The Kyte River meanders through southeastern Ogle County, Illinois, forming a loop around Rochelle and in my childhood defined the eastern boundary of town north of the railroad tracks. Just south of the tracks it angles toward the southwest, flowing along the north edge of Memorial Park and on past Spring Lake, finally flowing northwest again west of town on its way to join the Rock River near Oregon.
In Rochelle the Kyte, more a narrow, shallow stream than a river, was known as “Kyte Crick”. Our teachers and our parents insisted that the word was “creek”, but outside school, outside our houses, out in the playgrounds and yards where children reign and the children’s vernacular is spoken, it was always “The Crick”.
Most of The Crick runs through agricultural land — corn and pea fields, small pastures, and the like. And since you cannot plow a stream, the banks were often filled with underbrush, tall grass, brambles, wild berries, hiding places for small animals. Even in town some wild areas, or at least neglected areas, clustered about The Crick, places where the brush grew close to the water and wild creatures dwelt. Near the railroad tracks and northeast of Memorial Park The Crick ran through a fabled “Hobo Jungle”, which we avoided and wondered about, and most of us never visited. And in my childhood this section of The Crick ran the color of whatever yarn was being created at Caron Spinning.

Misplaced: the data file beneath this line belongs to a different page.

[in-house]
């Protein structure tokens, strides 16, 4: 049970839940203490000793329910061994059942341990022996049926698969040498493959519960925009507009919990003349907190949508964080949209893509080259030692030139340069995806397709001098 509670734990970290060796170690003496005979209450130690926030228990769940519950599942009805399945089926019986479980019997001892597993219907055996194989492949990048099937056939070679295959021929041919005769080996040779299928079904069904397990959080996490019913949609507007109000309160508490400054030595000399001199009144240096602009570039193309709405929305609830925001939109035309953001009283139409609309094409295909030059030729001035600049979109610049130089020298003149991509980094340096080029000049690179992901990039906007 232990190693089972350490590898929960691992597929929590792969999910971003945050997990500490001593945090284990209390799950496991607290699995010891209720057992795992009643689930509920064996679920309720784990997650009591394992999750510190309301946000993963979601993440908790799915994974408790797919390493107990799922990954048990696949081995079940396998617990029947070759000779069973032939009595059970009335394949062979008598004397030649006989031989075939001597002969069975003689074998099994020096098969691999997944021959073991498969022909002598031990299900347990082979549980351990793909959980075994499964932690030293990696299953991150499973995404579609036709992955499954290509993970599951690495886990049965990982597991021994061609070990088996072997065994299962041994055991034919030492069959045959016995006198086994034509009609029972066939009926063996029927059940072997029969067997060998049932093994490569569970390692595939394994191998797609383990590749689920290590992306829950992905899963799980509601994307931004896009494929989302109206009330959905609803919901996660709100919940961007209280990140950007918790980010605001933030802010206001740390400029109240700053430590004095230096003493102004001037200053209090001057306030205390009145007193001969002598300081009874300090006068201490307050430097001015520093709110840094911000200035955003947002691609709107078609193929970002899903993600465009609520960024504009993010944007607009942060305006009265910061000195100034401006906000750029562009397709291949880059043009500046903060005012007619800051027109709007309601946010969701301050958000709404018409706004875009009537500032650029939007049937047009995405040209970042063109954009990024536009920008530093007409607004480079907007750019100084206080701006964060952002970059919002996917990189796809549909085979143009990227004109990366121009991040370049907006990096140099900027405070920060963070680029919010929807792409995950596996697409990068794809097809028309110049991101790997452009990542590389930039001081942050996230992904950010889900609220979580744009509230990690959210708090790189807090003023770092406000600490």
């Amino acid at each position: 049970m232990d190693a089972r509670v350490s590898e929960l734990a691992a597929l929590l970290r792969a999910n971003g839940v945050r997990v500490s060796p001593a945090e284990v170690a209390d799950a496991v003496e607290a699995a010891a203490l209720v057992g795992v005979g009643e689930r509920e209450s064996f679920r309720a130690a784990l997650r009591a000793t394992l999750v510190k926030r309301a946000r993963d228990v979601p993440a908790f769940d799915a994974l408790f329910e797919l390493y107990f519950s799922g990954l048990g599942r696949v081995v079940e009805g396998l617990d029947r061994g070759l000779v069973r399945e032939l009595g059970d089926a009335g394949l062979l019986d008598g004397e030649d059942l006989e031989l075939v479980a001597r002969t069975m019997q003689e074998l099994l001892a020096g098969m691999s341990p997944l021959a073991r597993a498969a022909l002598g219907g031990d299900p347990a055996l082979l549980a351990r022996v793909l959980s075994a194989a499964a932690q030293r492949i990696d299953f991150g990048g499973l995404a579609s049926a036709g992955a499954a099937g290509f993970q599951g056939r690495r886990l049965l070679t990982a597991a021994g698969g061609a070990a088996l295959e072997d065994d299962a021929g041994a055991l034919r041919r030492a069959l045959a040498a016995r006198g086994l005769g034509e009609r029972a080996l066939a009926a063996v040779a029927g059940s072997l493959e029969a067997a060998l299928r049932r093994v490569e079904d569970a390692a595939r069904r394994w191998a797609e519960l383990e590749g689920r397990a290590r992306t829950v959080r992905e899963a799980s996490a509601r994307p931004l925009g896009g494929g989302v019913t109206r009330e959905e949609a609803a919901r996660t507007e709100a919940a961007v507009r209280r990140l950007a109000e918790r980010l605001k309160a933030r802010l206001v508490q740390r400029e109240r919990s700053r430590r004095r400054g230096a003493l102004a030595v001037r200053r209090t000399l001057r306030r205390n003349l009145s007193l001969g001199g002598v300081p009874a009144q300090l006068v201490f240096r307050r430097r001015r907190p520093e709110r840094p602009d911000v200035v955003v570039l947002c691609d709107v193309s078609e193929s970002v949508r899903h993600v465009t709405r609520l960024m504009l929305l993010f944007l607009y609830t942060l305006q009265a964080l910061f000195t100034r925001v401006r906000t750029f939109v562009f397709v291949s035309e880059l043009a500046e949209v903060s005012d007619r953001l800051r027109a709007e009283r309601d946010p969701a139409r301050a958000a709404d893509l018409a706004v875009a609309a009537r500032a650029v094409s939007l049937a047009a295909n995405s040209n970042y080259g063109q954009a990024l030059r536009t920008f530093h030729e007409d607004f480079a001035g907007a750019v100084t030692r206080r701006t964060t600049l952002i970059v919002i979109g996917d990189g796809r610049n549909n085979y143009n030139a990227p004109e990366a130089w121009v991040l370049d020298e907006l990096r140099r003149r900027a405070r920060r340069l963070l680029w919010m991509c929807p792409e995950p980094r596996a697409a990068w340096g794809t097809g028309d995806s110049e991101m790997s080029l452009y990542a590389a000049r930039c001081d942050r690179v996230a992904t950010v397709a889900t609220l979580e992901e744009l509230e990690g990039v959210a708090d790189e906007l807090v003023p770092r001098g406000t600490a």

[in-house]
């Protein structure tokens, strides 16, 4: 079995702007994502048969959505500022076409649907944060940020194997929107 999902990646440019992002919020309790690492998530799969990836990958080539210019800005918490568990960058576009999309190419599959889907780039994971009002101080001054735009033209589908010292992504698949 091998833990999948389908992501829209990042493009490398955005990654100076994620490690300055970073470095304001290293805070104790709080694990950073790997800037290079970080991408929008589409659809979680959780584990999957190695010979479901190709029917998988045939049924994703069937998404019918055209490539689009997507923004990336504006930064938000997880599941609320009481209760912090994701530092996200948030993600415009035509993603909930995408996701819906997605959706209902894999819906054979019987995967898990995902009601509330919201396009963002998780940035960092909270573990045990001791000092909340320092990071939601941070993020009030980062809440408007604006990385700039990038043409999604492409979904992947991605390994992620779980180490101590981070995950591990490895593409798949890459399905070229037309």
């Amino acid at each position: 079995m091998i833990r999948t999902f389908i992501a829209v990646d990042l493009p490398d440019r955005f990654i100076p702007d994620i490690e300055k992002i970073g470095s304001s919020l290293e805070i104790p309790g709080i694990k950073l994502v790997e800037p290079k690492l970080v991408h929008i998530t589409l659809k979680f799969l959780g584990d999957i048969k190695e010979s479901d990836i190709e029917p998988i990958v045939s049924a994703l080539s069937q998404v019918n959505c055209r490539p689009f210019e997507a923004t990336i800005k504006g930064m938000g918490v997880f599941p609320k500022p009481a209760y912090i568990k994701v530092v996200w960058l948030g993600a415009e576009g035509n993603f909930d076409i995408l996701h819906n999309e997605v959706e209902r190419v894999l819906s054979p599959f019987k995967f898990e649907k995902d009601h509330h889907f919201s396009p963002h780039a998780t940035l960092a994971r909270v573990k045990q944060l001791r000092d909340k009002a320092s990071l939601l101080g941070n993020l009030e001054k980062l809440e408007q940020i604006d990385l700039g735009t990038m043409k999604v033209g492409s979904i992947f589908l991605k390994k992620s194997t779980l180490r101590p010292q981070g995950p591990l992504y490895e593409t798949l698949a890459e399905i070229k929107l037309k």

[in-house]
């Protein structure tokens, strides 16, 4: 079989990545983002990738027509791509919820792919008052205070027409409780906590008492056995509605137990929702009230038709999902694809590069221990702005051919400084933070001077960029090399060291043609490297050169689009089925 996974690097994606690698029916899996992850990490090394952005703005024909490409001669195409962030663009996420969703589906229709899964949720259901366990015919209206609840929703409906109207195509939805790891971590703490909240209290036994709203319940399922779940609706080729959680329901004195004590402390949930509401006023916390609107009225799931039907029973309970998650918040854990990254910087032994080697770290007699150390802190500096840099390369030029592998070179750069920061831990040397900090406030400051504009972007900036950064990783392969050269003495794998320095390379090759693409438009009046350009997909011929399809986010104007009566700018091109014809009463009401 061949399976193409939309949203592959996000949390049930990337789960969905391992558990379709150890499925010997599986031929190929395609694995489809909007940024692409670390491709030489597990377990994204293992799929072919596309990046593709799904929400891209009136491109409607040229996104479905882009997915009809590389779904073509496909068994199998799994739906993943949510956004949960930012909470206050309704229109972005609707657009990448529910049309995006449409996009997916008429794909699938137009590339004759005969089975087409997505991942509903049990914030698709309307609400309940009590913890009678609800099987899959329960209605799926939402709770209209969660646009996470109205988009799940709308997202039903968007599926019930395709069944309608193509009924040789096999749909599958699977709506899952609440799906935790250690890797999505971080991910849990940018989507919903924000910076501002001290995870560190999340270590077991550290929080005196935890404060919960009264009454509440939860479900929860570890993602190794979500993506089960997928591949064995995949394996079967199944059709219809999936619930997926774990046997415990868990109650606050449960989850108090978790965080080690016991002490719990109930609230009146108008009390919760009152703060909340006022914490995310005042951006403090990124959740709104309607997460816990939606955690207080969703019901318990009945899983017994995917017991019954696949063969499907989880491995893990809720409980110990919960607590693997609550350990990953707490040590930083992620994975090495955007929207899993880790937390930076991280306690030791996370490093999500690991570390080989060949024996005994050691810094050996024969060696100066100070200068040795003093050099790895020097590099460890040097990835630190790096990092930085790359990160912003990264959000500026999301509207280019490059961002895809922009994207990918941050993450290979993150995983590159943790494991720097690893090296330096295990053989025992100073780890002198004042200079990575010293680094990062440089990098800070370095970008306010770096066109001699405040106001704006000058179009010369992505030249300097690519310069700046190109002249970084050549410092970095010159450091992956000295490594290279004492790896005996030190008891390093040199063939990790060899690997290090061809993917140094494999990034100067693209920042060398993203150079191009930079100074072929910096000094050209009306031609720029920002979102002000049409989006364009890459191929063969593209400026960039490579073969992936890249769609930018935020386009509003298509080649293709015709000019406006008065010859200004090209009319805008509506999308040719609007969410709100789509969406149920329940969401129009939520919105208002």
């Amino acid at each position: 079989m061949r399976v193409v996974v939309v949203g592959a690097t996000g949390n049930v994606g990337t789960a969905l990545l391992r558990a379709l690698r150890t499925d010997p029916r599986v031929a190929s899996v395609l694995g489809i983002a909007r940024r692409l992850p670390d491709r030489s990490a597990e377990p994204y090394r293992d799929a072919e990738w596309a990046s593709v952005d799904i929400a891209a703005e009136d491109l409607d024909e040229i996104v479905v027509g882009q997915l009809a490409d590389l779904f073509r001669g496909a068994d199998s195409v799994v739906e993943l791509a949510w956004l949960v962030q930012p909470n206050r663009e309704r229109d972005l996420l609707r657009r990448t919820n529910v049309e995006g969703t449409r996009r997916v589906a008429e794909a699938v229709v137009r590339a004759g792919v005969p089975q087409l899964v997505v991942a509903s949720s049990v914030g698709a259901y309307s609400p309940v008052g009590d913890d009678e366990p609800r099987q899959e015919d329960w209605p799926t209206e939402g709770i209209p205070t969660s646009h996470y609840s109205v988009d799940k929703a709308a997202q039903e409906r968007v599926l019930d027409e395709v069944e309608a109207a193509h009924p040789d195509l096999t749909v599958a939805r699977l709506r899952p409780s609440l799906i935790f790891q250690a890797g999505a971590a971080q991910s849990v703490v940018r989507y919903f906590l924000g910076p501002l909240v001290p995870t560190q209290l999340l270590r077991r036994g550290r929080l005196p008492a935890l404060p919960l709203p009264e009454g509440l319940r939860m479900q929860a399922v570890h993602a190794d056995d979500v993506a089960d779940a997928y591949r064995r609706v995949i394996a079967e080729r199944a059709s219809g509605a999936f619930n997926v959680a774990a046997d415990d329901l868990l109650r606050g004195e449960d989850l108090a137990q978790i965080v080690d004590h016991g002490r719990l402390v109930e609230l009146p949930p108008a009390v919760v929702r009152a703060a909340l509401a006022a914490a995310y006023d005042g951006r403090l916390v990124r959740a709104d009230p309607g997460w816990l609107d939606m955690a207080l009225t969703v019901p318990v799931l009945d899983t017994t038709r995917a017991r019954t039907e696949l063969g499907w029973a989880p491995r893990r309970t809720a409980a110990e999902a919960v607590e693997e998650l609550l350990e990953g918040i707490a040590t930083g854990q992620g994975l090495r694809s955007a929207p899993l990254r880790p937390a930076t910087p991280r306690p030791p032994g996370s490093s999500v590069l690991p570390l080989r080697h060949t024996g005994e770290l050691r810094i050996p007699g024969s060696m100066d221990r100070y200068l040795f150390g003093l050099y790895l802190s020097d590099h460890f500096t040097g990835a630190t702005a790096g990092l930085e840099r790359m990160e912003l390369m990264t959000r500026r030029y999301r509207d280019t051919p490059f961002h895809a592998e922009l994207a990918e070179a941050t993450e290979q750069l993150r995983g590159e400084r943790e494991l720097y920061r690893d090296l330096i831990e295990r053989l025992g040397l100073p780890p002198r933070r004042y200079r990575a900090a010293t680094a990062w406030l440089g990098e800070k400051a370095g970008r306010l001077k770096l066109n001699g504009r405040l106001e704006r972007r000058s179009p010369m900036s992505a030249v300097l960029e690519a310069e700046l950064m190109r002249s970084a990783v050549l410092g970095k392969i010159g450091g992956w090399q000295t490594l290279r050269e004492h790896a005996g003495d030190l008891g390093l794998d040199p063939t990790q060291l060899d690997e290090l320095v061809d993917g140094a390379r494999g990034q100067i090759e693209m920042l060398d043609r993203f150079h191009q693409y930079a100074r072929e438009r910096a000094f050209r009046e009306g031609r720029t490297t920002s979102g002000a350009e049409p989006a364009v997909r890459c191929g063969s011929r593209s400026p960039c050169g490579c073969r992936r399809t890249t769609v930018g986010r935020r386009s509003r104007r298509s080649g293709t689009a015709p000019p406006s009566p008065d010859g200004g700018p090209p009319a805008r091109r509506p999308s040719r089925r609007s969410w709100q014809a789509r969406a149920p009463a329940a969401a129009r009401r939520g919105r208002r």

My classmate and friend David Krug lived in a house where 9th Avenue came to an end at the east side of town. The house was not large, although the family was, but the lot it was on stretched what seemed hundreds of yards behind the house. There was a small apple orchard, neat rows of trees, and beyond that, at the very back edge of their land, lay The Crick in all its wild glory.
I wasn’t often at David’s house, but on some long ago summer day I had strayed across town, wandering east on 9th Avenue, across the two highways and past the hospital, and found myself in a small wild band of boys of various ages, many of them Krugs with their ember-red hair. We roamed up and down the yard, doing what boys do, into and across The Crick, into the thicket that bordered the asparagus field on the other side.
And then came the excitement. Someone, probably David’s older brother or one of his friends, announced that he had seen a blue racer in The Crick. I didn’t know what a blue racer was, but someone knew — it was a deadly, venomous water snake.
A deadly, venomous water snake!! Our thrashing through the underbrush and wading in the water was not just messy; it had suddenly become dangerous as well. What better excuse can a pack of boys have for plunging headlong about The Crick and its weedy banks than to search for this mysterious, deadly snake. We splashed in and out, perhaps a bit more quickly than before, but also perhaps a bit more often than before.
In those days if you followed The Crick south from David’s house you would come after a while to a particularly wild area beyond the softball field behind Teen Town. We cheerfully crashed along the bank at least that far and back, and perhaps back and forth several times, trampling brambles and reeds and terrorizing fish and toads.
We never did see that blue racer. Any self-respecting snake would have found a secure hiding place, anyway, once the herd of boys started crashing about. And we didn’t really explore new territory. But it was a delightful afternoon well spent.
Since those days I have learned a few things, perhaps become a bit wiser, but probably not. There may well have been a blue racer that day — they are native to the upper Midwest, including Illinois. Not water snakes, and not venomous, they can be very large and scary. It’s probably just as well that we didn’t find that snake.